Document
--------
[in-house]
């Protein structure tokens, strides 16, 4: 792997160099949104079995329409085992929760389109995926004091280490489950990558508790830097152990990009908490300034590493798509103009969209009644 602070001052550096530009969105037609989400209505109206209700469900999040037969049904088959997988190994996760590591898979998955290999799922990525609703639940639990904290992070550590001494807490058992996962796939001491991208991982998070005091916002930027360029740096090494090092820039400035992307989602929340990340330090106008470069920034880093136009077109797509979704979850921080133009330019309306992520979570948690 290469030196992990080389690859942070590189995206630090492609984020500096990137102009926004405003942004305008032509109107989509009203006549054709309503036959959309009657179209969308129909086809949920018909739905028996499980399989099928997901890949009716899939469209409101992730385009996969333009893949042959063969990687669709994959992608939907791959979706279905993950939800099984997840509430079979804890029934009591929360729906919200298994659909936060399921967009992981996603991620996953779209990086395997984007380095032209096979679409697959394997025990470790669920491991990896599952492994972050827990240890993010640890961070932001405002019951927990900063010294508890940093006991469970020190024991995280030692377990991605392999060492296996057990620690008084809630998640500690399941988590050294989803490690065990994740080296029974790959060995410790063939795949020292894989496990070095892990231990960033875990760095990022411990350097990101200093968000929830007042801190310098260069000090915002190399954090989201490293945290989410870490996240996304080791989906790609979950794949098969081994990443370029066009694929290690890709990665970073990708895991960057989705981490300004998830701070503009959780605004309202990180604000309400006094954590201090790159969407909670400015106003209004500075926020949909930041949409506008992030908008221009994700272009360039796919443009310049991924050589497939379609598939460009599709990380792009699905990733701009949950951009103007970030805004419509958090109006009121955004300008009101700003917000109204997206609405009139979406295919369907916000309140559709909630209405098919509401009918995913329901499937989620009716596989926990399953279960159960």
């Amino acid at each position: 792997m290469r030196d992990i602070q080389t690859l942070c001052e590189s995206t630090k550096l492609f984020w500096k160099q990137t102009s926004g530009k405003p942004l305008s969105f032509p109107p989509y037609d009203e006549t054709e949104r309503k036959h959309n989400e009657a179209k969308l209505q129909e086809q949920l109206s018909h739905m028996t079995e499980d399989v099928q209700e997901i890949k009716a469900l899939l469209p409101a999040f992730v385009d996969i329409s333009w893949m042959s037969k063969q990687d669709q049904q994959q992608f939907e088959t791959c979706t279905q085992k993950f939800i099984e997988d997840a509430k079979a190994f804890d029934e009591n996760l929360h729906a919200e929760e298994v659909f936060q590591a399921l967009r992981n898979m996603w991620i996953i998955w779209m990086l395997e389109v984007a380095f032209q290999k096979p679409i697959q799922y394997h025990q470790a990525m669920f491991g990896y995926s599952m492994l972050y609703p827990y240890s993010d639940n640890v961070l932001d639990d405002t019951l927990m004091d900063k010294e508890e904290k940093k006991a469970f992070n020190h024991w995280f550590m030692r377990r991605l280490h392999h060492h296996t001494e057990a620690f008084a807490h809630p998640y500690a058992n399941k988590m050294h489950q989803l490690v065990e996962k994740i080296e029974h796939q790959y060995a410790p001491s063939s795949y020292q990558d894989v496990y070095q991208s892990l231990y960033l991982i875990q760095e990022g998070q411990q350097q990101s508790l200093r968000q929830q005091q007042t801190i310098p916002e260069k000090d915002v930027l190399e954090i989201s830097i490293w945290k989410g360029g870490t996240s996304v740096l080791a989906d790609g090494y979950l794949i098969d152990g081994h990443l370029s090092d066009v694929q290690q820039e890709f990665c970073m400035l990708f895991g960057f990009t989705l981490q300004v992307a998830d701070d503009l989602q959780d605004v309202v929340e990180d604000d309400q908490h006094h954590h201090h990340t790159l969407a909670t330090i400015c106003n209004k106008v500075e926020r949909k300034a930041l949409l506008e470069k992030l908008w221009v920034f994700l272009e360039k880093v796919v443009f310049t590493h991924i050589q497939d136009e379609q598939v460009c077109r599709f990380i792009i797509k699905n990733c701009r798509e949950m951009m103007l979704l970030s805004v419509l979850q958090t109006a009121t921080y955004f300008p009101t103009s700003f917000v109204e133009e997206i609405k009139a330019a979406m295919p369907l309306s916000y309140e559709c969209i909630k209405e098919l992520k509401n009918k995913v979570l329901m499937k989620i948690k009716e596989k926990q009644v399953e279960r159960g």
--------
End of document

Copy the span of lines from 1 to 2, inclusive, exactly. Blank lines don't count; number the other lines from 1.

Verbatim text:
[in-house]
């Protein structure tokens, strides 16, 4: 792997160099949104079995329409085992929760389109995926004091280490489950990558508790830097152990990009908490300034590493798509103009969209009644 602070001052550096530009969105037609989400209505109206209700469900999040037969049904088959997988190994996760590591898979998955290999799922990525609703639940639990904290992070550590001494807490058992996962796939001491991208991982998070005091916002930027360029740096090494090092820039400035992307989602929340990340330090106008470069920034880093136009077109797509979704979850921080133009330019309306992520979570948690 290469030196992990080389690859942070590189995206630090492609984020500096990137102009926004405003942004305008032509109107989509009203006549054709309503036959959309009657179209969308129909086809949920018909739905028996499980399989099928997901890949009716899939469209409101992730385009996969333009893949042959063969990687669709994959992608939907791959979706279905993950939800099984997840509430079979804890029934009591929360729906919200298994659909936060399921967009992981996603991620996953779209990086395997984007380095032209096979679409697959394997025990470790669920491991990896599952492994972050827990240890993010640890961070932001405002019951927990900063010294508890940093006991469970020190024991995280030692377990991605392999060492296996057990620690008084809630998640500690399941988590050294989803490690065990994740080296029974790959060995410790063939795949020292894989496990070095892990231990960033875990760095990022411990350097990101200093968000929830007042801190310098260069000090915002190399954090989201490293945290989410870490996240996304080791989906790609979950794949098969081994990443370029066009694929290690890709990665970073990708895991960057989705981490300004998830701070503009959780605004309202990180604000309400006094954590201090790159969407909670400015106003209004500075926020949909930041949409506008992030908008221009994700272009360039796919443009310049991924050589497939379609598939460009599709990380792009699905990733701009949950951009103007970030805004419509958090109006009121955004300008009101700003917000109204997206609405009139979406295919369907916000309140559709909630209405098919509401009918995913329901499937989620009716596989926990399953279960159960």